Wednesday, October 20, 2010

Will Alan Shadrake verdict affect Yale's plan to set up a college in Singapore?

Singaporean prosecutors on Wednesday wrapped up their case against Alan Shadrake, the 75-year-old British writer charged with contempt of court after publishing a book critical of the use of the death penalty in the city-state.

Judge Quentin Loh is expected to issue his verdict next week and, if found guilty, Shadrake could be facing a jail sentence as well as a fine.

The case has been followed closely by the small community of civil society activists in Singapore, as evidenced by the extensive reports on The Online Citizen, a popular citizen journalism website.

But international eyes are also on Singapore.

Yale University is in the final stages of discussions with the National University of Singapore to set up a "liberal arts college" in a state not exactly famed for its promotion of academic freedom.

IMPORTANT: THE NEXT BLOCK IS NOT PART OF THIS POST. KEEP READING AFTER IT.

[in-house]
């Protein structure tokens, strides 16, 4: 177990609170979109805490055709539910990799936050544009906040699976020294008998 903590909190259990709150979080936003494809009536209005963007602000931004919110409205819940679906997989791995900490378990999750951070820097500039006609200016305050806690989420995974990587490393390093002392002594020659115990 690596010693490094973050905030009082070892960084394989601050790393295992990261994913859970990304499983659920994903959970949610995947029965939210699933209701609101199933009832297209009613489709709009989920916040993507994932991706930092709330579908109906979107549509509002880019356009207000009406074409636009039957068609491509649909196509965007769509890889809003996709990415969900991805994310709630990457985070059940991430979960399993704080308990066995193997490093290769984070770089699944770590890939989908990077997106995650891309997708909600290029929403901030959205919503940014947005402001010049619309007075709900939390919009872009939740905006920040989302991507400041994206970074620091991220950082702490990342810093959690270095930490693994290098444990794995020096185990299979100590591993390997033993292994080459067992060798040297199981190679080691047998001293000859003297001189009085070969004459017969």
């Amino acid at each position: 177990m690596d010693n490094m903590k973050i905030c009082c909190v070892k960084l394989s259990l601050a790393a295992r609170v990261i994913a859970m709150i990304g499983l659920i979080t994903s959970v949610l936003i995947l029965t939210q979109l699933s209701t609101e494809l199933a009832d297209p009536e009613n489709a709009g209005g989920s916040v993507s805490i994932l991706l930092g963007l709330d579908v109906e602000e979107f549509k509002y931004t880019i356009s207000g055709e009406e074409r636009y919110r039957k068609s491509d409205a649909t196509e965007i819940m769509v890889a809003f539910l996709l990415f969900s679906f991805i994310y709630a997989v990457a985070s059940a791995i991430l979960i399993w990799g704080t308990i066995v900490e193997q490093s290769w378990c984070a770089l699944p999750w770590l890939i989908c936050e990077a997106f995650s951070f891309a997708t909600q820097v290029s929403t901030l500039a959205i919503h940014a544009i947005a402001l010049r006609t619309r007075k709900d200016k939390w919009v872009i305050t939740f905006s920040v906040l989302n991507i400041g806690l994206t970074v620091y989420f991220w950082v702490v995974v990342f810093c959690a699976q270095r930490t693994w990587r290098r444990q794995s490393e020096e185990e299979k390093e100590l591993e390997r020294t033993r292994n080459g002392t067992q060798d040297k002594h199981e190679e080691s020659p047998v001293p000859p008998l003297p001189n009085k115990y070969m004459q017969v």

A number of Yale academics have kicked up a stink about the deal, which they fear will boost the university's coffers at the expense of its reputation for independent academic inquiry.

In a prospectus designed to reassure weary dons, Yale's president and provost say they were "greatly concerned" by the arrest of Shadrake.

"This gave us reason to inquire even more deeply to understand how free faculty and students would be to express themselves in scholarly publications, in the classroom and on campus," they wrote.

Presumably, they will be eager to see what transpires next week before concluding their talks.


  1. Had Shadrake's book been written by an academic, would he still face charges? The answer is probably yes. So there shows the state of academic freedom in Singapore.

  2. Shadrake, who was tricked into coming to Singapore will not get off easy. He won't serve as much time as convicted terrost Balldev Naidu (co-founder of the Reform Party with buddy, Kenneth Jeyaretnam), but prison in Changi is harder than prison in the USA.